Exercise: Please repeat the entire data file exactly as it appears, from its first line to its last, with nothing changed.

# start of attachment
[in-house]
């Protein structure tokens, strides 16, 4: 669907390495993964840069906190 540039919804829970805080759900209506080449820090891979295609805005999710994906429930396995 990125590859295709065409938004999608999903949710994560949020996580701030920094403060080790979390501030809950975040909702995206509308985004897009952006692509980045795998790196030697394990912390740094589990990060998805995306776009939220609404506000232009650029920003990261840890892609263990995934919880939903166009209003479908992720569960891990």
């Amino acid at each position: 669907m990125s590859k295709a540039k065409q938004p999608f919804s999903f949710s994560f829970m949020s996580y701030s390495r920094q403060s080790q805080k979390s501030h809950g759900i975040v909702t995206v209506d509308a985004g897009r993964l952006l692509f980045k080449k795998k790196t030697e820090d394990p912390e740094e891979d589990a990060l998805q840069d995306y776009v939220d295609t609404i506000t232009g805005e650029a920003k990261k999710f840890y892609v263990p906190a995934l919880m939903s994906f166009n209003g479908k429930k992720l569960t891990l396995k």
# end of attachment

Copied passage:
[in-house]
């Protein structure tokens, strides 16, 4: 669907390495993964840069906190 540039919804829970805080759900209506080449820090891979295609805005999710994906429930396995 990125590859295709065409938004999608999903949710994560949020996580701030920094403060080790979390501030809950975040909702995206509308985004897009952006692509980045795998790196030697394990912390740094589990990060998805995306776009939220609404506000232009650029920003990261840890892609263990995934919880939903166009209003479908992720569960891990």
């Amino acid at each position: 669907m990125s590859k295709a540039k065409q938004p999608f919804s999903f949710s994560f829970m949020s996580y701030s390495r920094q403060s080790q805080k979390s501030h809950g759900i975040v909702t995206v209506d509308a985004g897009r993964l952006l692509f980045k080449k795998k790196t030697e820090d394990p912390e740094e891979d589990a990060l998805q840069d995306y776009v939220d295609t609404i506000t232009g805005e650029a920003k990261k999710f840890y892609v263990p906190a995934l919880m939903s994906f166009n209003g479908k429930k992720l569960t891990l396995k």